It's no secret that Martha is a huge animal lover but hearing the voices and nicknames she uses with each of her pets truly solidifies how much she loves her two- and four-legged friends. In an interview with Today, Martha revealed details about the animals living on her farm in Bedford, New York, plus explained what she does to make sure her pets feel special.
On the farm, our founder houses "hundreds and hundreds of pets," including chickens and geese, 6 horses, 12 peacocks, 3 donkeys, 45 red canaries, 3 cats, and 4 dogs. "Those are the pets I know about," she told Today, adding that nearby wildlife (including raccoons and possums) often gather on the farm each night. "But even though I live far away from the city, I go home at night because my pets are there. I care about them, I take good care of them; and they take good care of me, too."
Though she thinks some people may find it silly, Martha uses a special voice with each and every one of her pets because they seem to understand her, she said. "I have a voice for my horses, my cats, my dogs… and all my pets, they come by name."
Martha uses a commanding baritone voice to speak to Emperor Han, one of her two Chow Chow pups, because "he's a boy dog." For Empress Qin, or "chin chin" as she's known, Martha is much more gentle. Because Chow Chows are Chinese in origin, she says she names hers after Chinese emperors. "[Chow Chow dogs] were the emperors' guard dogs at one time. The last emperor of China had 2,500 pairs of Chow Chows in the courtyard of the Imperial Palace in Beijing," Martha said. "Chow Chows are very good watch dogs. If there are two doors in the room, you'll find one is in each... they don't let anyone pass that they don't want to pass." Martha's other pups—Bête Noire and Crème Brûlée, who she calls "creme-y"—are both French bulldogs and are sisters.
Unlike many pet owners, however, Martha isn't partial to dogs or cats—she loves both. Currently, she owns two house cats, both calico Persians; Empress Tang and her sister, Princess Peony, are very different from each other. "Empress Tang is a pest. She's beautiful, but she spends most of her time at night in my bed," Martha shared. "She meows quite periodically—luckily, I'm not a heavy sleeper, and luckily I don't sleep a lot, because she wouldn't allow that. She wants to be petted, paid attention to: you know Empress Tang is in the room when Empress Tang is there." Princess Peony, on the other hand, is a "scaredy cat," Martha said. This pretty feline enjoys her bed down in the basement laundry room, and she only comes up to play with Martha at night for at least 15 minutes of "quite exhausting play," she said.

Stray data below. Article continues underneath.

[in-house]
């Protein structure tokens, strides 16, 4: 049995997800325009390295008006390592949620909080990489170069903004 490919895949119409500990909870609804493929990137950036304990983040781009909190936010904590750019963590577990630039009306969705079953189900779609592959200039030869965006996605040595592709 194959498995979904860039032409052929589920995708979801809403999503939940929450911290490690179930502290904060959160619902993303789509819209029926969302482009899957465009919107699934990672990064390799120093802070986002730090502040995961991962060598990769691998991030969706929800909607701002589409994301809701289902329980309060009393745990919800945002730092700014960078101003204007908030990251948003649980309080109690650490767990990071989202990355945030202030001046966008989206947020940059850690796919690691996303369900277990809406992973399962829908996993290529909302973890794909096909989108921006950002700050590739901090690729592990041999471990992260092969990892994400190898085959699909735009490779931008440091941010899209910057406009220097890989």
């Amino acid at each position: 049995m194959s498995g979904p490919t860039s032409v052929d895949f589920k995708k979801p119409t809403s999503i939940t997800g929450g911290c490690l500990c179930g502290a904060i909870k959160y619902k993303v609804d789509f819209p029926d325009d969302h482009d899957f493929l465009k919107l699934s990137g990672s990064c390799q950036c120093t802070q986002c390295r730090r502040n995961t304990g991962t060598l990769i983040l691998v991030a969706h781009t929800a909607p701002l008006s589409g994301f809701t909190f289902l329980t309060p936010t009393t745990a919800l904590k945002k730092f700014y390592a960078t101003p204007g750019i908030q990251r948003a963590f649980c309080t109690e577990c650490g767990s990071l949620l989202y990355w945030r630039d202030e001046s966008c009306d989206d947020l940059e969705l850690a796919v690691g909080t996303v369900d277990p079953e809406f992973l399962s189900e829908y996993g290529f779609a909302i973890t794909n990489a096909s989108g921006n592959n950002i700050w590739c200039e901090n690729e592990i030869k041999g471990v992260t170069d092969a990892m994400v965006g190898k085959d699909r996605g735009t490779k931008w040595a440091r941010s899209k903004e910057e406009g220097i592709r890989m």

And though Martha believes people can teach their pets, she also thinks that pets can teach their owners, too. In fact, she says pets can teach you how to be happier. "They can add a dimension to your household that even a child can't add," Martha said. "[Pets] are not really asking for anything; they're not begging for things." Since pets do so much for us, Martha thinks it's only right that we do a little extra for them. To that end, she makes sure her pets never have to live alone. "I think pets need [their own] pets, which is why I have so many pets, I would never have just one goose; I have to have two geese," Martha said. "Having 45 canaries wake you up in the morning with their song is pretty nice."